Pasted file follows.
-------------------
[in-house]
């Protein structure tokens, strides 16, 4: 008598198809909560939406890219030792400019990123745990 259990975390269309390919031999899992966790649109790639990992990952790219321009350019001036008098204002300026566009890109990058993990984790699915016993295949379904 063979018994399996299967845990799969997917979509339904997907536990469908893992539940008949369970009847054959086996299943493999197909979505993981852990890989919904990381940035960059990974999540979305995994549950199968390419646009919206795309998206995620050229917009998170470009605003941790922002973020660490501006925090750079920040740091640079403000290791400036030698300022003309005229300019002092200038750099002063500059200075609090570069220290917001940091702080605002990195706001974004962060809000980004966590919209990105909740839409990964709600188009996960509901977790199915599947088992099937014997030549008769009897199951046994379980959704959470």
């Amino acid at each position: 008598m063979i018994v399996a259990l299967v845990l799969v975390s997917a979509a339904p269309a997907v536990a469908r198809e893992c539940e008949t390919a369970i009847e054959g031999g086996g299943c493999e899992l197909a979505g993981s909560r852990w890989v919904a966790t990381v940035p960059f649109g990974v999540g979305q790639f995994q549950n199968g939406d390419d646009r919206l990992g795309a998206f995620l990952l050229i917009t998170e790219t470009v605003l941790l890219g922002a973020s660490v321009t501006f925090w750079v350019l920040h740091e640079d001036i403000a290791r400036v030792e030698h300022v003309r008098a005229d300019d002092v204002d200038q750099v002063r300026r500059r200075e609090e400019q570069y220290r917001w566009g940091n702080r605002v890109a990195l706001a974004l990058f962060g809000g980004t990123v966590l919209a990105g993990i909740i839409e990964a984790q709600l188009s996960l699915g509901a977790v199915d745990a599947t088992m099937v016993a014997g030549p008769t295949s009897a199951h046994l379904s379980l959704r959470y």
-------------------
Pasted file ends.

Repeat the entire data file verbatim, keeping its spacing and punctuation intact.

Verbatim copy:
[in-house]
């Protein structure tokens, strides 16, 4: 008598198809909560939406890219030792400019990123745990 259990975390269309390919031999899992966790649109790639990992990952790219321009350019001036008098204002300026566009890109990058993990984790699915016993295949379904 063979018994399996299967845990799969997917979509339904997907536990469908893992539940008949369970009847054959086996299943493999197909979505993981852990890989919904990381940035960059990974999540979305995994549950199968390419646009919206795309998206995620050229917009998170470009605003941790922002973020660490501006925090750079920040740091640079403000290791400036030698300022003309005229300019002092200038750099002063500059200075609090570069220290917001940091702080605002990195706001974004962060809000980004966590919209990105909740839409990964709600188009996960509901977790199915599947088992099937014997030549008769009897199951046994379980959704959470």
């Amino acid at each position: 008598m063979i018994v399996a259990l299967v845990l799969v975390s997917a979509a339904p269309a997907v536990a469908r198809e893992c539940e008949t390919a369970i009847e054959g031999g086996g299943c493999e899992l197909a979505g993981s909560r852990w890989v919904a966790t990381v940035p960059f649109g990974v999540g979305q790639f995994q549950n199968g939406d390419d646009r919206l990992g795309a998206f995620l990952l050229i917009t998170e790219t470009v605003l941790l890219g922002a973020s660490v321009t501006f925090w750079v350019l920040h740091e640079d001036i403000a290791r400036v030792e030698h300022v003309r008098a005229d300019d002092v204002d200038q750099v002063r300026r500059r200075e609090e400019q570069y220290r917001w566009g940091n702080r605002v890109a990195l706001a974004l990058f962060g809000g980004t990123v966590l919209a990105g993990i909740i839409e990964a984790q709600l188009s996960l699915g509901a977790v199915d745990a599947t088992m099937v016993a014997g030549p008769t295949s009897a199951h046994l379904s379980l959704r959470y």